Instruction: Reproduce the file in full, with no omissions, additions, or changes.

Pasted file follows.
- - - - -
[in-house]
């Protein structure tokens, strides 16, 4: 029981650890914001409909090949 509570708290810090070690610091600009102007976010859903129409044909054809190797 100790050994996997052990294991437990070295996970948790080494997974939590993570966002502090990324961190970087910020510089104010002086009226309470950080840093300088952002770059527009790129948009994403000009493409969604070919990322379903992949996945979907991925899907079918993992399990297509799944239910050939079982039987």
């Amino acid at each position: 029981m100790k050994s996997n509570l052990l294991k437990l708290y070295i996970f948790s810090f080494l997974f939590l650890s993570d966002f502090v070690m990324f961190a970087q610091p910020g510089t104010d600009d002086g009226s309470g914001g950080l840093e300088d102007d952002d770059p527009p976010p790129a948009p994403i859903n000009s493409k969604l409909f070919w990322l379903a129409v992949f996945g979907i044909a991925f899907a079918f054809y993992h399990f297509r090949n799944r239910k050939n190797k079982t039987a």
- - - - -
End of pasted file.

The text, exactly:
[in-house]
């Protein structure tokens, strides 16, 4: 029981650890914001409909090949 509570708290810090070690610091600009102007976010859903129409044909054809190797 100790050994996997052990294991437990070295996970948790080494997974939590993570966002502090990324961190970087910020510089104010002086009226309470950080840093300088952002770059527009790129948009994403000009493409969604070919990322379903992949996945979907991925899907079918993992399990297509799944239910050939079982039987």
């Amino acid at each position: 029981m100790k050994s996997n509570l052990l294991k437990l708290y070295i996970f948790s810090f080494l997974f939590l650890s993570d966002f502090v070690m990324f961190a970087q610091p910020g510089t104010d600009d002086g009226s309470g914001g950080l840093e300088d102007d952002d770059p527009p976010p790129a948009p994403i859903n000009s493409k969604l409909f070919w990322l379903a129409v992949f996945g979907i044909a991925f899907a079918f054809y993992h399990f297509r090949n799944r239910k050939n190797k079982t039987a």